Kings general manager Rob Blake laid out all the qualities that a new coach has to bring to the organization. He needs someone who will implement structure and a system, and motivate a veteran group that has become complacent.
The process was ongoing but that development would take a big name off the table and alter the Kings’ search strategy. Blake did not appear to be aware of the news at the end of a 30-minute season wrap with media; he earlier couched his answer when asked if NHL experience was a “must-have” for a new coach.
“For now, [that’s] on my list, yes,” Blake said. “That criteria may change if you can’t get the guy or he’s not available. But, for me, that resonates credibility.”
Blake’s search could be drawn out if McLellan isn’t available, and it’s not clear who else is on his short list. Alain Vigneault and Dave Tippett, a former Kings assistant, are among those with experience, but the organization could also turn to a rising newcomer.
It tops Blake’s thick to-do list, which includes making over an aging roster. He confirmed buyouts are an option, and trades are expected this summer. Jeff Carter was thought to be a candidate for the latter, or to retire before that happened. But he shot that down and noted he has three years remaining on his contract.
“I want to be an L.A. King,” Carter said. “I want to help change things around here. But I don’t have no-trade protection, so whatever happens, happens. And I never talked about retiring, either. Never came out of my mouth.”
The emergence of Jack Campbell and Cal Petersen could make Jonathan Quick expendable, or at least give Blake options, but he said he hasn’t explored the goalie market.
If this is the end of Quick’s Kings career, he finished with an .888 save percentage that ranked last among 50 goalies who qualified. “It wasn’t good enough,” Quick said. “I’m disappointed in what I was able to contribute.”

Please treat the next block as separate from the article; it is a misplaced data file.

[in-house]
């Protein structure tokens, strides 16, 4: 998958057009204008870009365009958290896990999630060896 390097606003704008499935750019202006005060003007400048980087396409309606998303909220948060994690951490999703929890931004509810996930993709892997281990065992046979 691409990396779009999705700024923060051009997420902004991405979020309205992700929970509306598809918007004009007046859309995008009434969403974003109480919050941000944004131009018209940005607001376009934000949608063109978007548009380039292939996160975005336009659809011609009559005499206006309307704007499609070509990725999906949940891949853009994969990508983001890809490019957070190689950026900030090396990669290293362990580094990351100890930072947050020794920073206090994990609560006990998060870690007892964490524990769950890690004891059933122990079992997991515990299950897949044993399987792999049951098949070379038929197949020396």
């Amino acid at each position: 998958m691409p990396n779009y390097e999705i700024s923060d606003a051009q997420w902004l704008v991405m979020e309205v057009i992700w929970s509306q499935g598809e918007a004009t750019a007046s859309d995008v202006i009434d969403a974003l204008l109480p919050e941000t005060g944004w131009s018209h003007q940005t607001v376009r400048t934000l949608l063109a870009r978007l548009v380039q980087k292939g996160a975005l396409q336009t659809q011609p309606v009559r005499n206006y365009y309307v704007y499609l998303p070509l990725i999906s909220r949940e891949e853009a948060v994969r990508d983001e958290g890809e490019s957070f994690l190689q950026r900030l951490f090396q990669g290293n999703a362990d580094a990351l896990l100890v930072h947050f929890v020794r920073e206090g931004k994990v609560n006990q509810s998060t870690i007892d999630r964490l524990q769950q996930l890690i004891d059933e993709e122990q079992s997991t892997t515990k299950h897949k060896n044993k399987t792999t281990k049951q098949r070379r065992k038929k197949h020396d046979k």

Ilya Kovalchuk is another player under the microscope. He scored 16 goals in 64 games but had a plus/minus rating of minus-26. Drew Doughty said Kovalchuk fit in and praised his talents “but in the L.A. organization we expect you to play great both ways.”
Kovalchuk declined to speak Monday. Blake said he needs to find the right fit for the winger after he signed him with the understanding that the Kings were a contender.
“I want to get what he wants out of this and what he wants out of it,” Blake said. “It’s different than what we talked about last summer. No doubt about that. I need buy-in from Kovy, though, structure-wise. And I think a lot of that will be around the new staff and the communication with them and exactly what the role is going to be.”
Blake fully owned up to the worst Kings’ season in a decade. He fired coach John Stevens after 13 games and decided at Christmas that he needed to trade for assets. By the Feb. 25 trade deadline, Willie Desjardins was a lame-duck interim coach with an inexperienced roster.
“It’s a really, really tough spot for Willie, and I take 100% responsibility for that,” Blake said. “That’s on me. I did not do a good enough job.”
The Kings went from Jennings Trophy winners for fewest goals allowed to 21st. Their penalty killing unit fell from first to 29th. Individually, the Kings did not have a player in the top 70 in scoring — Anze Kopitar went from 92 points to 60. Doughty scored one even-strength goal, on an empty net.
All of it ties into a team that got fat on two Stanley Cup wins. It manifested in poor practice habits that Tyler Toffoli said “was kind of pathetic.”
To a man, Kings players mentioned accountability and toughness when asked what they need from a coach. That’s largely how former coach Darryl Sutter coaxed two Cups out of them.
“I think we need someone that’s going to kick our [butt] a little bit,” Doughty said. “Some of us have got a little too full, and we need to be hungrier, and we need someone to push us.”
Dustin Brown said he could only speak for himself “but guys have to want to do it themselves. If we’re relying on a coach to motivate us, or outside motivation, it doesn’t work that way at this level … if you don’t have it individually or collectively, the league’s too good.”